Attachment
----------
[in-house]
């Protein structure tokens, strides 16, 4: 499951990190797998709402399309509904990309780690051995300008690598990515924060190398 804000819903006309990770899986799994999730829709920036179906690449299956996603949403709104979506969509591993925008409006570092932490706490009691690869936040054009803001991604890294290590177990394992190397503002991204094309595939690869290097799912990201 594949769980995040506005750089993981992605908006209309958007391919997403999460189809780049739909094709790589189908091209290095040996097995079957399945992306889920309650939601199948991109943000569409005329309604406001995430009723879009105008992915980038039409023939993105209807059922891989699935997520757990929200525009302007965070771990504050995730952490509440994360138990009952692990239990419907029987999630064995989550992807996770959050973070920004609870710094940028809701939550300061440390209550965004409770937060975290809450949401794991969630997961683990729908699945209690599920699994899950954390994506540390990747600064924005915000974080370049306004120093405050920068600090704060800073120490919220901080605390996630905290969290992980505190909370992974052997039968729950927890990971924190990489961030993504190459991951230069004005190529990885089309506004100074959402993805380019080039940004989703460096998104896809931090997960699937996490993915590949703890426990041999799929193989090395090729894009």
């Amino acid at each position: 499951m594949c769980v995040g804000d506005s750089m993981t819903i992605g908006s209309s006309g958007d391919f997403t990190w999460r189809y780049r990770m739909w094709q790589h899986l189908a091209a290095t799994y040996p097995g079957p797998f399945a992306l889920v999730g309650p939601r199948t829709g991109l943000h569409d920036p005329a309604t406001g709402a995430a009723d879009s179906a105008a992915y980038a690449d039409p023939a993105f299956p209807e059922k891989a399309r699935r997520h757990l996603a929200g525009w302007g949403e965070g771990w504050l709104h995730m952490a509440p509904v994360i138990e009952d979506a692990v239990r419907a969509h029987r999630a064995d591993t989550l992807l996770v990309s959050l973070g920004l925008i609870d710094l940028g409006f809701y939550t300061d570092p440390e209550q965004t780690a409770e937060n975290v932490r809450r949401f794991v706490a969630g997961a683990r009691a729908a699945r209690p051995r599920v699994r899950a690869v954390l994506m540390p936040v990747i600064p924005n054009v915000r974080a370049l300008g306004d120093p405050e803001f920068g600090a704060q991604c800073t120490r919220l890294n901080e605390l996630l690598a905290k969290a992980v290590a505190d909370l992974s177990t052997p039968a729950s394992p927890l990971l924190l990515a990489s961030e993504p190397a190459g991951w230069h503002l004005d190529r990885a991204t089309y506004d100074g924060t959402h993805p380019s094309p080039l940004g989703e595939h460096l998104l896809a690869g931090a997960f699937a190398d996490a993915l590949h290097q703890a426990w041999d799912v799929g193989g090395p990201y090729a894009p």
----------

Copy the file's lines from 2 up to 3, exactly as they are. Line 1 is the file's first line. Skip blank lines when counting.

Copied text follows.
């Protein structure tokens, strides 16, 4: 499951990190797998709402399309509904990309780690051995300008690598990515924060190398 804000819903006309990770899986799994999730829709920036179906690449299956996603949403709104979506969509591993925008409006570092932490706490009691690869936040054009803001991604890294290590177990394992190397503002991204094309595939690869290097799912990201 594949769980995040506005750089993981992605908006209309958007391919997403999460189809780049739909094709790589189908091209290095040996097995079957399945992306889920309650939601199948991109943000569409005329309604406001995430009723879009105008992915980038039409023939993105209807059922891989699935997520757990929200525009302007965070771990504050995730952490509440994360138990009952692990239990419907029987999630064995989550992807996770959050973070920004609870710094940028809701939550300061440390209550965004409770937060975290809450949401794991969630997961683990729908699945209690599920699994899950954390994506540390990747600064924005915000974080370049306004120093405050920068600090704060800073120490919220901080605390996630905290969290992980505190909370992974052997039968729950927890990971924190990489961030993504190459991951230069004005190529990885089309506004100074959402993805380019080039940004989703460096998104896809931090997960699937996490993915590949703890426990041999799929193989090395090729894009």
């Amino acid at each position: 499951m594949c769980v995040g804000d506005s750089m993981t819903i992605g908006s209309s006309g958007d391919f997403t990190w999460r189809y780049r990770m739909w094709q790589h899986l189908a091209a290095t799994y040996p097995g079957p797998f399945a992306l889920v999730g309650p939601r199948t829709g991109l943000h569409d920036p005329a309604t406001g709402a995430a009723d879009s179906a105008a992915y980038a690449d039409p023939a993105f299956p209807e059922k891989a399309r699935r997520h757990l996603a929200g525009w302007g949403e965070g771990w504050l709104h995730m952490a509440p509904v994360i138990e009952d979506a692990v239990r419907a969509h029987r999630a064995d591993t989550l992807l996770v990309s959050l973070g920004l925008i609870d710094l940028g409006f809701y939550t300061d570092p440390e209550q965004t780690a409770e937060n975290v932490r809450r949401f794991v706490a969630g997961a683990r009691a729908a699945r209690p051995r599920v699994r899950a690869v954390l994506m540390p936040v990747i600064p924005n054009v915000r974080a370049l300008g306004d120093p405050e803001f920068g600090a704060q991604c800073t120490r919220l890294n901080e605390l996630l690598a905290k969290a992980v290590a505190d909370l992974s177990t052997p039968a729950s394992p927890l990971l924190l990515a990489s961030e993504p190397a190459g991951w230069h503002l004005d190529r990885a991204t089309y506004d100074g924060t959402h993805p380019s094309p080039l940004g989703e595939h460096l998104l896809a690869g931090a997960f699937a190398d996490a993915l590949h290097q703890a426990w041999d799912v799929g193989g090395p990201y090729a894009p």